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Author Topic: Joule Thief  (Read 4297721 times)

Offline WilbyInebriated

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Re: Jule Thief
« Reply #75 on: December 06, 2008, 09:30:39 AM »
8 watt tube
« Last Edit: December 10, 2008, 08:29:35 AM by WilbyInebriated »

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Re: Jule Thief
« Reply #75 on: December 06, 2008, 09:30:39 AM »

Offline innovation_station

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Re: Jule Thief
« Reply #76 on: December 06, 2008, 09:34:48 AM »
great work  8)

i never tryed it i wish i would have lol !!

great job just awsome .... 8) 8)

ist



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Offline Bob Smith

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Re: Jule Thief
« Reply #77 on: December 06, 2008, 03:13:23 PM »
@Wilby ...very cool! 

@Pirate -  I'm a relative neophyte in these things, so I don't have a lot of info to share, and am learning as I go along.  I'll respond to your last post as best I can:  I really don't know about whether pulses need to be in sync when linking 2 JTs together.  I would imgine, though, your transistors would have to be more robust as you progress. You might be able to start with a 2n2222, then maybe a 2n3055 (still not a very robust transistor), and then on to something with higher wattage rating.  This is due to the fact that if you get bigger voltage spikes, you have to be able to handle them without getting fried.

As for the AV plug, I believe they simply consist in 2 diodes (or two sets of diodes in series) on your pos and neg outputs, to a single lead.  Have a look at Fig. 5 in Strebkov's "Resonance methods of electric power transmission" at:  http://www.viesh.ru/Development%20of%20Resonance%20methods%20of%20electric%20power%20transmission.htm  Some of the Stiffler SEC replication videos also show the AV plug clearly - just a couple of diodes off the pos and neg output leading to a single transmission line.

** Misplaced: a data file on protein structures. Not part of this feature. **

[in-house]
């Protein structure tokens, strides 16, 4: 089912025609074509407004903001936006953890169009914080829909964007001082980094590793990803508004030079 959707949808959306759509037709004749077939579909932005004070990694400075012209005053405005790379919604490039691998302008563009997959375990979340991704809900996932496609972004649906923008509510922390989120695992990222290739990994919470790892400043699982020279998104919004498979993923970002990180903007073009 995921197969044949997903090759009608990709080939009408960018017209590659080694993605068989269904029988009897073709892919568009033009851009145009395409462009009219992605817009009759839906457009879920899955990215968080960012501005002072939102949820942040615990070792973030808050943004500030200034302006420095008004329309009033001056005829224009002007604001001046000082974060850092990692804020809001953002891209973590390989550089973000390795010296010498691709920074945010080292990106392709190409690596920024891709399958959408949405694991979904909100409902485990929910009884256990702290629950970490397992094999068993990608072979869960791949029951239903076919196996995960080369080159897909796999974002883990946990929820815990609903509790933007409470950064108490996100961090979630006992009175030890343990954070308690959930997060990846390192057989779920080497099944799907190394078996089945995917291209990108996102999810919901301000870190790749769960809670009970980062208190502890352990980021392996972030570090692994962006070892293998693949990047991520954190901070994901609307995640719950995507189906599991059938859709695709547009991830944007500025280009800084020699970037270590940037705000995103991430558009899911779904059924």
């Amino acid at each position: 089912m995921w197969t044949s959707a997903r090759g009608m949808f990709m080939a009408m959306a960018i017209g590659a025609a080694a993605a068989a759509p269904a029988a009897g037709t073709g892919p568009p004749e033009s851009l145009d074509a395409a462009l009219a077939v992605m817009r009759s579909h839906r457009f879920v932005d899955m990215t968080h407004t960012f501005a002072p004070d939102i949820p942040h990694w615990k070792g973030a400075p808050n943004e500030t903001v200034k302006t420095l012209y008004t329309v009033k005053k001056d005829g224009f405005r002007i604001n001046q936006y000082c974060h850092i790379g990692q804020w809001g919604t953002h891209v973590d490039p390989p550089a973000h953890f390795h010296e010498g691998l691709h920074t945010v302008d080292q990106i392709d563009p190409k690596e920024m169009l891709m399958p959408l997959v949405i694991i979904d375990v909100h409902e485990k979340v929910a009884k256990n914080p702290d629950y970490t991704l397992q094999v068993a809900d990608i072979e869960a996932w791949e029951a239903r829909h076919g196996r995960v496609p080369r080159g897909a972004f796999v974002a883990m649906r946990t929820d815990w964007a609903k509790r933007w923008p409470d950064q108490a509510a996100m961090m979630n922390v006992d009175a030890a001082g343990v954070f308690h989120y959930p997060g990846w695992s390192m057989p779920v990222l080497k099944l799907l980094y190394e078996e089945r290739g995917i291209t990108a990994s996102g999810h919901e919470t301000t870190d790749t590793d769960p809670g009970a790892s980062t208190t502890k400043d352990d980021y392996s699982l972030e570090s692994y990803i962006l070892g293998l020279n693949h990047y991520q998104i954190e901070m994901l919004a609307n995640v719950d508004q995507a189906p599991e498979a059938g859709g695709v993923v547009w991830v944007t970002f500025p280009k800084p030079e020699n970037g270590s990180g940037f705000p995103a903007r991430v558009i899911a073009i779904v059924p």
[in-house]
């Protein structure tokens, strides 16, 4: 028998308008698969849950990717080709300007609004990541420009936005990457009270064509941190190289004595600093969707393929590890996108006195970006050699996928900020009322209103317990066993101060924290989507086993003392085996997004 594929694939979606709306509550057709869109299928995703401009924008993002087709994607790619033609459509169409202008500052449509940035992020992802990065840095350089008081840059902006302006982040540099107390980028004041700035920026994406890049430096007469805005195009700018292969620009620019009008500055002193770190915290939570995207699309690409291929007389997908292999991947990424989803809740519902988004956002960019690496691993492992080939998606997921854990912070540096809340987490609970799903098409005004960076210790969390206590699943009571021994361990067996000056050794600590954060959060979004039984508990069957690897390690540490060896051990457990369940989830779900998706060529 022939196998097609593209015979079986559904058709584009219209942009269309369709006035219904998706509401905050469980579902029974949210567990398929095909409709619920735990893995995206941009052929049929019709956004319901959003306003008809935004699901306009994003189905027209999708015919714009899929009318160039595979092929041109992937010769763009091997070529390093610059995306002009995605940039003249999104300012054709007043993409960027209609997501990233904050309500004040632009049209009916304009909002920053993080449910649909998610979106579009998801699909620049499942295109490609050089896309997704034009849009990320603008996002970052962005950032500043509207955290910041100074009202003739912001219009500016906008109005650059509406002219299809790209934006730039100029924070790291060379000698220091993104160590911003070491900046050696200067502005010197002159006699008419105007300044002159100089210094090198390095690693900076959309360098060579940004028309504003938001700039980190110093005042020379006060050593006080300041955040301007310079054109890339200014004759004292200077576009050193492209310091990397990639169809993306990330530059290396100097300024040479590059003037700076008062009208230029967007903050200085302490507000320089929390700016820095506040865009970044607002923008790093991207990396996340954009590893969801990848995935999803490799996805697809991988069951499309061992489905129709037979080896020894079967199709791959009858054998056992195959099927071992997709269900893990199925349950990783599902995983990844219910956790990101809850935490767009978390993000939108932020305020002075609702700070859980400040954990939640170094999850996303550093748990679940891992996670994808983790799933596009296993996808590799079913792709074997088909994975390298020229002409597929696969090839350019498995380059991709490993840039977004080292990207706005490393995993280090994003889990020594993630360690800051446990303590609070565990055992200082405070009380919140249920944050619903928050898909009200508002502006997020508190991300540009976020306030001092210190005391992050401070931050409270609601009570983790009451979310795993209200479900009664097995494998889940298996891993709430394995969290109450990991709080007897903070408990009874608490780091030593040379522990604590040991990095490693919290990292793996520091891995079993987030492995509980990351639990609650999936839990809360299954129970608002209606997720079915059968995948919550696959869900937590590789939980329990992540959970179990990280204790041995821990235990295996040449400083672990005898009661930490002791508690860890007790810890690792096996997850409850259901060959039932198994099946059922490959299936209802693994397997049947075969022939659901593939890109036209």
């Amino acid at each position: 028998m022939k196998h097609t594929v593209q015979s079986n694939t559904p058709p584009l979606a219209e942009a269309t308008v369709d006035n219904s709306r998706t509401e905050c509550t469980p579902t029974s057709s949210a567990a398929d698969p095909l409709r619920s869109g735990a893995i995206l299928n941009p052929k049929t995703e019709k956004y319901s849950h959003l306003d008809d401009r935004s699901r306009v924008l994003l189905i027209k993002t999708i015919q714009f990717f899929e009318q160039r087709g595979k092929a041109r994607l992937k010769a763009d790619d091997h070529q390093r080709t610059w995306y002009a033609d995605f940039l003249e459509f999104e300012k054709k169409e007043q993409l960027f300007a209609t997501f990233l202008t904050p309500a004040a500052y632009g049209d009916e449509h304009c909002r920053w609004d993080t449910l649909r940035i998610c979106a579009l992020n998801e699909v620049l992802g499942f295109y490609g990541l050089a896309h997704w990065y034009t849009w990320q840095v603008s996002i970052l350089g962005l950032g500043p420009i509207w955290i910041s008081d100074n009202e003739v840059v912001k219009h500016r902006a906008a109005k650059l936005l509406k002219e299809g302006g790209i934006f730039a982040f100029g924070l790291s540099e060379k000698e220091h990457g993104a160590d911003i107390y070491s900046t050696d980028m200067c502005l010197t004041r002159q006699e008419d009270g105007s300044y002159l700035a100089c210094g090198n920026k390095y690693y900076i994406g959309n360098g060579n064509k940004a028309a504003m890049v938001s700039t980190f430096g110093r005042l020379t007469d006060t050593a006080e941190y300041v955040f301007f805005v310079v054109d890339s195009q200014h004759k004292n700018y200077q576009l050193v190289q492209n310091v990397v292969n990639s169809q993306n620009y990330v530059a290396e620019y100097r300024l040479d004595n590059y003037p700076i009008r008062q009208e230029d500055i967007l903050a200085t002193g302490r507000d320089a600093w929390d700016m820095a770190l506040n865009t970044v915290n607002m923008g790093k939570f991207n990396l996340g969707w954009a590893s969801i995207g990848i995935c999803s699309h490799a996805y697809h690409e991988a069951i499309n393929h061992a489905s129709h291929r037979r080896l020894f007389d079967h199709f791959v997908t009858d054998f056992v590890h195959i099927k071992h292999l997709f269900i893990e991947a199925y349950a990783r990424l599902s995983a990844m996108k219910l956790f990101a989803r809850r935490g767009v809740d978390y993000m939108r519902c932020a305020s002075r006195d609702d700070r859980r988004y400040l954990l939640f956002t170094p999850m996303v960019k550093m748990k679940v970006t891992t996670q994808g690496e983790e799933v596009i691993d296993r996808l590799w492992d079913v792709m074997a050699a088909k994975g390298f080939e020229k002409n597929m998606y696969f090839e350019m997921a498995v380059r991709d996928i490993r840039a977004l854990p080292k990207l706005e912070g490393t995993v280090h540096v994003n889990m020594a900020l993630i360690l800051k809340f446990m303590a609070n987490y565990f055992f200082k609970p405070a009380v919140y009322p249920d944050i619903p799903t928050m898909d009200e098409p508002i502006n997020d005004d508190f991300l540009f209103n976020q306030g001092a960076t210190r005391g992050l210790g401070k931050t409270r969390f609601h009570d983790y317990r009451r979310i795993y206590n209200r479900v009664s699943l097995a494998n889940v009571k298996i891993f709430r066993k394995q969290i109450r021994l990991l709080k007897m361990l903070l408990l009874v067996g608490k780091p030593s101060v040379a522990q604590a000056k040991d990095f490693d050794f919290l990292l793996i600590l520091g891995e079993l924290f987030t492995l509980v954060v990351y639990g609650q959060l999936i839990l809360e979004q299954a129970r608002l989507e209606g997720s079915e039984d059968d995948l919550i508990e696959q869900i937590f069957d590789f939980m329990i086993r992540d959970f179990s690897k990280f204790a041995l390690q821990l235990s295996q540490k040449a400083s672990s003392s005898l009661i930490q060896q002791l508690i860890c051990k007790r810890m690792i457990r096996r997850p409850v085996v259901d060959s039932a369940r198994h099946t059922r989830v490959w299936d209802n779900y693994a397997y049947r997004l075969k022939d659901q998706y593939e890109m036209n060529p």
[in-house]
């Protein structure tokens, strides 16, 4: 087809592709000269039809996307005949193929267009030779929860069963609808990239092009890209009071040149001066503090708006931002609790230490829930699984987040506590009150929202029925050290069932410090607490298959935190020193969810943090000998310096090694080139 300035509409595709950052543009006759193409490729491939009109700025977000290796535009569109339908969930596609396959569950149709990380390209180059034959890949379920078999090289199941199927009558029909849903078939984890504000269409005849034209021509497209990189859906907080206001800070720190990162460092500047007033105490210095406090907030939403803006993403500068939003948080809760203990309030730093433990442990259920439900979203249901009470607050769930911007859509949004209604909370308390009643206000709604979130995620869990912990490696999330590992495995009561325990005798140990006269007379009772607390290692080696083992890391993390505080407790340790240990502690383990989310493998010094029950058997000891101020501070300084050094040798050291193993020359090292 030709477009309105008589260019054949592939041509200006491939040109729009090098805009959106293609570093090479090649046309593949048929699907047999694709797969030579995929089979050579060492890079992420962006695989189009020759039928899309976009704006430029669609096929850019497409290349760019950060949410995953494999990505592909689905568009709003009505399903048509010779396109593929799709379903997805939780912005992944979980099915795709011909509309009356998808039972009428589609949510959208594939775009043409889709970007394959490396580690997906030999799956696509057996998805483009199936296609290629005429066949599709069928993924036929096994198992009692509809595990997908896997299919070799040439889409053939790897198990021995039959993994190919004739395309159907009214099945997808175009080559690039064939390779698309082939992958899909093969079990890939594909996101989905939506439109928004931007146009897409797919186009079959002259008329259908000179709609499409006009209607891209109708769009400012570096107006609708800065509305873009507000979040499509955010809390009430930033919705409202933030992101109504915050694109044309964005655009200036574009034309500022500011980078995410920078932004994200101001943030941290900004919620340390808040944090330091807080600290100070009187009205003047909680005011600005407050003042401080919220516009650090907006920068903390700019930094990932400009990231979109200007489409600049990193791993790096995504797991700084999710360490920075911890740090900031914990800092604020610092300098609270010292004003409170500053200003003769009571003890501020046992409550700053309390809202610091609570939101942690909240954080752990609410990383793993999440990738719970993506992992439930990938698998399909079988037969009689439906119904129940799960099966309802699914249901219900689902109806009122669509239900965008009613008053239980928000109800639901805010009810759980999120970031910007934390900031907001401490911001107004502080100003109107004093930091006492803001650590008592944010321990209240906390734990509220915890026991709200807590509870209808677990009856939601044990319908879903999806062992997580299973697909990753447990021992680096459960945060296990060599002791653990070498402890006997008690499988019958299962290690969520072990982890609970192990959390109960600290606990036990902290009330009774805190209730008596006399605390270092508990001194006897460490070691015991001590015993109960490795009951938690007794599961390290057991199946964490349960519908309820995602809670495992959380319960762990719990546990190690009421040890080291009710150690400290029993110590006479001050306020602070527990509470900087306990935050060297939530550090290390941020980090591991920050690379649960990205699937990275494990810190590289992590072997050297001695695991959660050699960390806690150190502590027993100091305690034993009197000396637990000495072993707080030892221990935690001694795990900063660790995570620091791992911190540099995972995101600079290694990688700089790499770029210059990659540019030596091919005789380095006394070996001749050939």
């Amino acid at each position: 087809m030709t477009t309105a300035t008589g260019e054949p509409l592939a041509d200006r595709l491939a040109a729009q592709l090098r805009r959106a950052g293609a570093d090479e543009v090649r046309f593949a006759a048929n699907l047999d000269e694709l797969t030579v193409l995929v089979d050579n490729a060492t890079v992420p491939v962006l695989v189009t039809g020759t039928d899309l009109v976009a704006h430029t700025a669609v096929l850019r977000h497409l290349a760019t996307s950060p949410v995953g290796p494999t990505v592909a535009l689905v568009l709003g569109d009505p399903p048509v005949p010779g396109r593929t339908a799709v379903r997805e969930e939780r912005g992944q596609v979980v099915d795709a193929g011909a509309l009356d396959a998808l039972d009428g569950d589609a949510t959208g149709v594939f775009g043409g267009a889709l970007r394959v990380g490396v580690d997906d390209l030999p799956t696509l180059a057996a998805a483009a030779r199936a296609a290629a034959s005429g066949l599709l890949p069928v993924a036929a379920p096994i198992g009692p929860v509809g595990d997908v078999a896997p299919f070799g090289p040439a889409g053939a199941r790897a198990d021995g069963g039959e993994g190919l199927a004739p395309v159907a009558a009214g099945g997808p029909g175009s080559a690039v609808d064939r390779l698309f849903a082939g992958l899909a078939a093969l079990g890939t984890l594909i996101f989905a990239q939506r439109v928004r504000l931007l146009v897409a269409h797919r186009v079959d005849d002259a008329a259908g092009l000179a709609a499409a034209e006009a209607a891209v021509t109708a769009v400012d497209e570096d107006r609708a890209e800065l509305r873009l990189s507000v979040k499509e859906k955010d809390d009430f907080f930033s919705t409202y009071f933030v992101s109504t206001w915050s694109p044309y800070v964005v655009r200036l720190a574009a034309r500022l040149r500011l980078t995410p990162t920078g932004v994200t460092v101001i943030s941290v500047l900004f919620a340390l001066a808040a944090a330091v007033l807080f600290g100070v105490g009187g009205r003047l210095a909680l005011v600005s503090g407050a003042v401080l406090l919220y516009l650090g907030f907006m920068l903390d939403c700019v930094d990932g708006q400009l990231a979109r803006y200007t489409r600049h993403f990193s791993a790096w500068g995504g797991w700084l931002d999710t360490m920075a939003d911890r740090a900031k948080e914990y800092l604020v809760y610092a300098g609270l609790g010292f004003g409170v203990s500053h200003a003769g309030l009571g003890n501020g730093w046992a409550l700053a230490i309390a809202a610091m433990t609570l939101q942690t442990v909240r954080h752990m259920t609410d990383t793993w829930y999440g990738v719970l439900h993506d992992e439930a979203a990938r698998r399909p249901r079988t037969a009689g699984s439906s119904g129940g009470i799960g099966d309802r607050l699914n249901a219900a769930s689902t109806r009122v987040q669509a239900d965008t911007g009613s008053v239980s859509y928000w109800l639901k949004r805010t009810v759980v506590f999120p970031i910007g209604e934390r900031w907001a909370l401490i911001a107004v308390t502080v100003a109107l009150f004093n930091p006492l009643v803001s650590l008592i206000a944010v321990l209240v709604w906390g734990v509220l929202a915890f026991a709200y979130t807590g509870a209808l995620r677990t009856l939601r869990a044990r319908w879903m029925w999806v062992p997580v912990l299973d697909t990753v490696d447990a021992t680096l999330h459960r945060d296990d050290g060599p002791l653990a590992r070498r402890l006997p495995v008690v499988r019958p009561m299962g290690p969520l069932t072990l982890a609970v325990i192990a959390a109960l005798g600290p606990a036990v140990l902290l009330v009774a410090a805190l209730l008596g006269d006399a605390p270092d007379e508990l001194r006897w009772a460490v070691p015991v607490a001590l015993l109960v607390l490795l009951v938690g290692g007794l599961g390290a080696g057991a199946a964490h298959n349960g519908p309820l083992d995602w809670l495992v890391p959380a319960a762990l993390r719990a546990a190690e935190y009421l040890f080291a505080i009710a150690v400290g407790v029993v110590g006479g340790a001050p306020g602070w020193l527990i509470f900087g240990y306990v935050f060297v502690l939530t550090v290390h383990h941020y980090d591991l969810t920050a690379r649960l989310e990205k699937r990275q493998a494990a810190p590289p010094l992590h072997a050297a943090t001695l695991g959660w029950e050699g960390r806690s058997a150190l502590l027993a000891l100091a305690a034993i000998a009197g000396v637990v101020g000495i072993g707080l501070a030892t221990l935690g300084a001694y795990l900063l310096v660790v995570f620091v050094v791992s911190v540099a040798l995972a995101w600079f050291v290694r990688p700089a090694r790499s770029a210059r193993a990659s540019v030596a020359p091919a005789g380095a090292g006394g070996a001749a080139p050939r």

As far as BEMF in the scope shots, here's what I'm suggesting.  The sharp rise in the voltage spike followed by a very, very rapid decline produces a quickly collapsing magnetic field, followed by inductive kick back (radiant energy?).  I believe both Bearden and Bedini, in the Energy from the Vacuum videos speak about radiant energy in Bedini's circuits in this way.

My wife left me a honey-do list today before heading off to work -Christmas tree up in living room, lights on front of house, shopping... If I get time today, I'll work at this as well. 

Regarding your remark:  "It really would be something if you could light up a neon or florescent bulb using just a single AA battery wouldn't it?"  ...Wilby, you da man!  (Now, try it with the AV plug! :o)

Have fun!
Bob


Offline Trino Cularoid

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Re: Jule Thief
« Reply #78 on: December 06, 2008, 03:57:40 PM »
Maybe a little background on the circuit itself (please correct me where inaccurate):

Nowadays, one would probably call it a variant of a boost or step-up DC/DC converter, similar to the more elaborate circuits used in some switched power supplies (like the ones in battery-driven audio devices).

It was, however, already somewhat popular during the tube days. There is an astable and a monostable variant. The astable one was simply a free-running oscillator. The monostable one was used as a synchronized oscillator, for example in frequency dividers. With appropriately chosen components, it can also be made to be another type of blocking oscillator, called squegging (or self-quenching) oscillator that produces pulse trains (apparently then used for transmitters to track wildlife).